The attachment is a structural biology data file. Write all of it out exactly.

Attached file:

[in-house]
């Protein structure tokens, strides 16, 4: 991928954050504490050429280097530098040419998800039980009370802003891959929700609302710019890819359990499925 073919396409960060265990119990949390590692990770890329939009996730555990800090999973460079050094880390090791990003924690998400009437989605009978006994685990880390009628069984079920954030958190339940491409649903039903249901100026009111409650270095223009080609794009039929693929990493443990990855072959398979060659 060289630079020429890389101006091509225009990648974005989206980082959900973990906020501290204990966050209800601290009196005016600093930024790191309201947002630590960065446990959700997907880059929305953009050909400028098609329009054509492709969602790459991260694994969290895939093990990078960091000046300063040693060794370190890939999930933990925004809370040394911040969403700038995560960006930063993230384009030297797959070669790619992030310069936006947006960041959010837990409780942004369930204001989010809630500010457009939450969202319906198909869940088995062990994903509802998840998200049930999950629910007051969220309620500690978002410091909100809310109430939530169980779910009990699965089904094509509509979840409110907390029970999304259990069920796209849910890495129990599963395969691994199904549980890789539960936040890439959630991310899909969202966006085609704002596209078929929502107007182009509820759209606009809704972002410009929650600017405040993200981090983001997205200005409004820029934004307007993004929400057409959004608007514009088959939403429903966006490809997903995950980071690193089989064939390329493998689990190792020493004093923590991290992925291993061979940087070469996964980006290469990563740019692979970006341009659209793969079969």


[in-house]
């Protein structure tokens, strides 16, 4: 991928954050504490050429280097530098040419998800039980009370802003891959929700609302710019890819359990499925 073919396409960060265990119990949390590692990770890329939009996730555990800090999973460079050094880390090791990003924690998400009437989605009978006994685990880390009628069984079920954030958190339940491409649903039903249901100026009111409650270095223009080609794009039929693929990493443990990855072959398979060659 060289630079020429890389101006091509225009990648974005989206980082959900973990906020501290204990966050209800601290009196005016600093930024790191309201947002630590960065446990959700997907880059929305953009050909400028098609329009054509492709969602790459991260694994969290895939093990990078960091000046300063040693060794370190890939999930933990925004809370040394911040969403700038995560960006930063993230384009030297797959070669790619992030310069936006947006960041959010837990409780942004369930204001989010809630500010457009939450969202319906198909869940088995062990994903509802998840998200049930999950629910007051969220309620500690978002410091909100809310109430939530169980779910009990699965089904094509509509979840409110907390029970999304259990069920796209849910890495129990599963395969691994199904549980890789539960936040890439959630991310899909969202966006085609704002596209078929929502107007182009509820759209606009809704972002410009929650600017405040993200981090983001997205200005409004820029934004307007993004929400057409959004608007514009088959939403429903966006490809997903995950980071690193089989064939390329493998689990190792020493004093923590991290992925291993061979940087070469996964980006290469990563740019692979970006341009659209793969079969």